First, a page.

Headlamp glass cover doubles as radar antenna

Headlamp glass cover doubles as radar antenna

Technology News |
By Christoph Hammerschmidt

In the RadarGlass joint project, the Fraunhofer Institute for Laser Technology ILT from Aachen, the Fraunhofer Institute for Organic Electronics, Electron Beam and Plasma Technology FEP from Dresden and the Institute for High Frequency Technology IHF of RWTH Aachen University are working together. The researchers have developed a layer system that enables the integration of radar sensors into car headlights. “It’s the perfect position because they cover the near and far range completely and also allow a view to the side,” explains Patrick Gretzki, scientist in the Micro- and Nanostructuring Group at Fraunhofer ILT. Another advantage is the heat generated by the headlights, which ensures that the sensors are always free of ice and snow in adverse weather conditions and thus have an undisturbed view of the surroundings.

The project is investigating which thin-film system can be used to control radar waves with low losses without restricting the lighting task of the headlamp. The three institutes cover all the necessary competencies – from the development of a suitable coating system to the design of high-frequency components and precise production using laser radiation.

Radar sensor, integrated into the
glass of the headlamp. (C) Fraunhofer ILT

Together, they developed a functional, electrically conductive thin film for the inside of the headlamp cover that can be used to shape and direct the radar beam in a targeted manner. The layer can manipulate the beam differently depending on the type of application: In order to detect and recognize pedestrians, the radar beam is directed to the side, for example. Like a human eye, the beam can also be focused on the near or far range.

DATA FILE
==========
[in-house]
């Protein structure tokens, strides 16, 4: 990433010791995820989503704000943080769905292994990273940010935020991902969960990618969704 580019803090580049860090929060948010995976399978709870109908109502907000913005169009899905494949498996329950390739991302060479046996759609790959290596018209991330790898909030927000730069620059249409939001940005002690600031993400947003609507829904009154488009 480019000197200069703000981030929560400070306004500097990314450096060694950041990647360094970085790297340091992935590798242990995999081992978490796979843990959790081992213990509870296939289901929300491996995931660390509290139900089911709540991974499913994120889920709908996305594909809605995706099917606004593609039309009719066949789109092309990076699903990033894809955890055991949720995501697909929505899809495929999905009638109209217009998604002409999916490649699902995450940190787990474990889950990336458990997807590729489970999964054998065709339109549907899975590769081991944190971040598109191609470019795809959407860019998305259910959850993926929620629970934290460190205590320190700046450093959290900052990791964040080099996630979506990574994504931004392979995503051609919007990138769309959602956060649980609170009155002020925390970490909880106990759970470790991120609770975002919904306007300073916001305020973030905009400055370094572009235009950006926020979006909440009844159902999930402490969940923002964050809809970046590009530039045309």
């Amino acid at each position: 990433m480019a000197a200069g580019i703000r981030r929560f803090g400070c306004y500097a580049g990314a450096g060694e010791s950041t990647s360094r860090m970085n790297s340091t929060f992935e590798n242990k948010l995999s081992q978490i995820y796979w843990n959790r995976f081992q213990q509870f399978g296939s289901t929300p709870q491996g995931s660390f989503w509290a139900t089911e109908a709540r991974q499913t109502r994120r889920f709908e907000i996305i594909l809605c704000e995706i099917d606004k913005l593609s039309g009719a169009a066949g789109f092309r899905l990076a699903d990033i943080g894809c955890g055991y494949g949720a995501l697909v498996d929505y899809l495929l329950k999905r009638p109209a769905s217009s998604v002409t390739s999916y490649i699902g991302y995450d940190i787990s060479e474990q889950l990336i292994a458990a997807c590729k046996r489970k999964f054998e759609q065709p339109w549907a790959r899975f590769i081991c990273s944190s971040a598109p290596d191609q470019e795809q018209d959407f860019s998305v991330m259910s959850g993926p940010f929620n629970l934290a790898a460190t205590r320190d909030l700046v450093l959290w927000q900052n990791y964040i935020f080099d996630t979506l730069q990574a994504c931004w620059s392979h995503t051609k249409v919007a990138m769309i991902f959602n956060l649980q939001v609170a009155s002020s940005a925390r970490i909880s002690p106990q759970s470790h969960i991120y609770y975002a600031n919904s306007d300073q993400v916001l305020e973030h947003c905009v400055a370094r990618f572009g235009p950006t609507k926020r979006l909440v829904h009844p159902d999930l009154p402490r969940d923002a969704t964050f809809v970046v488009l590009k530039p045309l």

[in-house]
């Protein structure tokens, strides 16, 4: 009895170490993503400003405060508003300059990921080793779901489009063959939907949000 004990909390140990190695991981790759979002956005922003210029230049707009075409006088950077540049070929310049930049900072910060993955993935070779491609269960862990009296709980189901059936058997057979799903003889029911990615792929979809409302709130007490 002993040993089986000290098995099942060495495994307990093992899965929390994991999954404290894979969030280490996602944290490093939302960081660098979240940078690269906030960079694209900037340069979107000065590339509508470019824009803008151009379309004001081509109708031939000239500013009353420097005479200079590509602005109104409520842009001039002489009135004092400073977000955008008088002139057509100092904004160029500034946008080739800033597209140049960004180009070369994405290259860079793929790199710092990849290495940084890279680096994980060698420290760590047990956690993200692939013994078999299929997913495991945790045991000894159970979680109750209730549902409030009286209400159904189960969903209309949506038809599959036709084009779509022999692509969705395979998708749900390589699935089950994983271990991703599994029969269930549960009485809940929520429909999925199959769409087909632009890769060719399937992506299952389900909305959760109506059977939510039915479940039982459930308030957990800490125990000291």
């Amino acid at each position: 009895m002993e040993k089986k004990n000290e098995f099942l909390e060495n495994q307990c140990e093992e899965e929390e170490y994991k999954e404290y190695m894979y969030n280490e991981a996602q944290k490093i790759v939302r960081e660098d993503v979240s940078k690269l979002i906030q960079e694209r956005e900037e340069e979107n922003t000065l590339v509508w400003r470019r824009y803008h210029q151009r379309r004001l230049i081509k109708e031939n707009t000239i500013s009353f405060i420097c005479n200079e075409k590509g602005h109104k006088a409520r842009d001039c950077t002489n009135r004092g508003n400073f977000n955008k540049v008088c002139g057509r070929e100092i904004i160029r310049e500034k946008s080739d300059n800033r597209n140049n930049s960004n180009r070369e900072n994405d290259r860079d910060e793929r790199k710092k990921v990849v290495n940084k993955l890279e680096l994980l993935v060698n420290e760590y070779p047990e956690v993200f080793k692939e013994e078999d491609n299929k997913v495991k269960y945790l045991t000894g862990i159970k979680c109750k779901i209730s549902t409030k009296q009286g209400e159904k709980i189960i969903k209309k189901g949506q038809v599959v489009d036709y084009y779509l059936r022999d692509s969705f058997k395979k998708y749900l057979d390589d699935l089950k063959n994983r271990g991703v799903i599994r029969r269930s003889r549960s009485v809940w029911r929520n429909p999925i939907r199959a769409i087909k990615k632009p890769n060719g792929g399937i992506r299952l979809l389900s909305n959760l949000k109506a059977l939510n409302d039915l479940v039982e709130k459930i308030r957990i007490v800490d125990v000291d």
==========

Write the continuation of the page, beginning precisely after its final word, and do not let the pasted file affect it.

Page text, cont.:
In order to direct and shape the radar beam, small elements of the coating must be precisely structured so that they can act as antennas for the radar waves. The Fraunhofer ILT has developed a laser process to generate the antenna elements. Experience in this field has already been gained in a preliminary study on the structuring of thermal glazing. This normally blocks RF waves such as WiFi or mobile radio networks. After laser processing, the glass could be made selectively permeable for certain frequencies.

With a resolution of up to 10µm, the laser-manufactured structures are much more precise than those produced using conventional printing processes. Alternative methods such as lithography are limited to flat or slightly curved surfaces and cannot be used for the complex 3D surfaces of headlight covers. In addition, this requires a complex process chain. Two obstacles that are overcome by the new laser-based machining process.

With the aid of simulations, the RadarGlass partners are developing structures for the targeted manipulation of radar waves in the 77 GHz range. Demonstrators are used to confirm and further develop the functionality of the technology. “With the demonstrators, we are proving that we can simulate, design and produce the antennas in such a way that they fulfill the desired properties,” explains Gretzki. “We are currently presenting the solution to industry representatives so that we can then proceed with further recycling steps. In the next phase of the project, we will install the solution in a real headlamp.”


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